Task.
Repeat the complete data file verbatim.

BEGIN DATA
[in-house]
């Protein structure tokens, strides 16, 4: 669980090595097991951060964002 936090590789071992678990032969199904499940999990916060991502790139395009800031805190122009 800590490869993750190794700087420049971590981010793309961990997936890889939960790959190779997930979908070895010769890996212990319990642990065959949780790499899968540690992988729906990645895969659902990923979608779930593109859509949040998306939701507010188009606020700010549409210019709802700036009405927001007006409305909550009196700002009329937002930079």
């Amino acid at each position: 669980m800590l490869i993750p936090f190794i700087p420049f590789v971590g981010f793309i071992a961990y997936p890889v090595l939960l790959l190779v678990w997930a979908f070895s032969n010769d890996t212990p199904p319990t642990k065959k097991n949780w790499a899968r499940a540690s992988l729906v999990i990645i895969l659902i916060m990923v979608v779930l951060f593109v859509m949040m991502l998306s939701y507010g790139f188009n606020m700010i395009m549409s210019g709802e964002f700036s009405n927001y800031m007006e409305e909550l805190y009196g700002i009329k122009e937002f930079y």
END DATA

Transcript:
[in-house]
């Protein structure tokens, strides 16, 4: 669980090595097991951060964002 936090590789071992678990032969199904499940999990916060991502790139395009800031805190122009 800590490869993750190794700087420049971590981010793309961990997936890889939960790959190779997930979908070895010769890996212990319990642990065959949780790499899968540690992988729906990645895969659902990923979608779930593109859509949040998306939701507010188009606020700010549409210019709802700036009405927001007006409305909550009196700002009329937002930079």
């Amino acid at each position: 669980m800590l490869i993750p936090f190794i700087p420049f590789v971590g981010f793309i071992a961990y997936p890889v090595l939960l790959l190779v678990w997930a979908f070895s032969n010769d890996t212990p199904p319990t642990k065959k097991n949780w790499a899968r499940a540690s992988l729906v999990i990645i895969l659902i916060m990923v979608v779930l951060f593109v859509m949040m991502l998306s939701y507010g790139f188009n606020m700010i395009m549409s210019g709802e964002f700036s009405n927001y800031m007006e409305e909550l805190y009196g700002i009329k122009e937002f930079y």